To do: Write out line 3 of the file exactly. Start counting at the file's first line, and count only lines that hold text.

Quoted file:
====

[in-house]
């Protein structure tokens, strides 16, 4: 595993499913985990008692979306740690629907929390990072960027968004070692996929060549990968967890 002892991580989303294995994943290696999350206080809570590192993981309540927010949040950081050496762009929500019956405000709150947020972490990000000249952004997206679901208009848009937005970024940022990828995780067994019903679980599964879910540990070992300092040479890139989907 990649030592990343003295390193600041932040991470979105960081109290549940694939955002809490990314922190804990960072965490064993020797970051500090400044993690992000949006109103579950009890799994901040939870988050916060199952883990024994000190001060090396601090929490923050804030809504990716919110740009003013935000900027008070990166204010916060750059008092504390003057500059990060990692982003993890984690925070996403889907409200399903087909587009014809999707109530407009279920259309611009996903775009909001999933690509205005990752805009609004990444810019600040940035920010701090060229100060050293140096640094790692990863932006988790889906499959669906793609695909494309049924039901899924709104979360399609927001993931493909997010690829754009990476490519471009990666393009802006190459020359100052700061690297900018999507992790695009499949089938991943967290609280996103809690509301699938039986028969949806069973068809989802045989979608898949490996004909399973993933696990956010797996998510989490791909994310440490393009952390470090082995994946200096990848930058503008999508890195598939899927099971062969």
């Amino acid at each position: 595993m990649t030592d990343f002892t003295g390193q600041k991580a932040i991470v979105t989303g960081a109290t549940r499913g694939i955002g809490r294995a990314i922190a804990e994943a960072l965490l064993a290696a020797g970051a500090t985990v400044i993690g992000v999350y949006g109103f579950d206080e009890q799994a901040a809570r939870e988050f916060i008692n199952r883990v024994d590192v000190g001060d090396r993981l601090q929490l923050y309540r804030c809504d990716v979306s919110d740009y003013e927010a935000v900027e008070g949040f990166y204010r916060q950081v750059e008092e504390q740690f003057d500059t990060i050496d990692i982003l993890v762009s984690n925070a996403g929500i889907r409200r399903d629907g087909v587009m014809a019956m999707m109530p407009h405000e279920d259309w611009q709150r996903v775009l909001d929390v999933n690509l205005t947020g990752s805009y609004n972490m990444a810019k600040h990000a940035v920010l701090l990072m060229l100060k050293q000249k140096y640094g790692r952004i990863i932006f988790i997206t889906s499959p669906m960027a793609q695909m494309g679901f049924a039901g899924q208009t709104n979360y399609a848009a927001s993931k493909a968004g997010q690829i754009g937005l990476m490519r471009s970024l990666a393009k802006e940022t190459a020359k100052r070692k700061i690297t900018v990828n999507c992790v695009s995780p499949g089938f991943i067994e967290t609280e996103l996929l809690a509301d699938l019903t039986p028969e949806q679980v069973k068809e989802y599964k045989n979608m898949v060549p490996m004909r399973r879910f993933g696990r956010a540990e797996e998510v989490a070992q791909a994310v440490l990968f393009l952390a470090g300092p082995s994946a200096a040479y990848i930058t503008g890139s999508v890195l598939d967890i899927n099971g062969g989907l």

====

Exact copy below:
């Amino acid at each position: 595993m990649t030592d990343f002892t003295g390193q600041k991580a932040i991470v979105t989303g960081a109290t549940r499913g694939i955002g809490r294995a990314i922190a804990e994943a960072l965490l064993a290696a020797g970051a500090t985990v400044i993690g992000v999350y949006g109103f579950d206080e009890q799994a901040a809570r939870e988050f916060i008692n199952r883990v024994d590192v000190g001060d090396r993981l601090q929490l923050y309540r804030c809504d990716v979306s919110d740009y003013e927010a935000v900027e008070g949040f990166y204010r916060q950081v750059e008092e504390q740690f003057d500059t990060i050496d990692i982003l993890v762009s984690n925070a996403g929500i889907r409200r399903d629907g087909v587009m014809a019956m999707m109530p407009h405000e279920d259309w611009q709150r996903v775009l909001d929390v999933n690509l205005t947020g990752s805009y609004n972490m990444a810019k600040h990000a940035v920010l701090l990072m060229l100060k050293q000249k140096y640094g790692r952004i990863i932006f988790i997206t889906s499959p669906m960027a793609q695909m494309g679901f049924a039901g899924q208009t709104n979360y399609a848009a927001s993931k493909a968004g997010q690829i754009g937005l990476m490519r471009s970024l990666a393009k802006e940022t190459a020359k100052r070692k700061i690297t900018v990828n999507c992790v695009s995780p499949g089938f991943i067994e967290t609280e996103l996929l809690a509301d699938l019903t039986p028969e949806q679980v069973k068809e989802y599964k045989n979608m898949v060549p490996m004909r399973r879910f993933g696990r956010a540990e797996e998510v989490a070992q791909a994310v440490l990968f393009l952390a470090g300092p082995s994946a200096a040479y990848i930058t503008g890139s999508v890195l598939d967890i899927n099971g062969g989907l």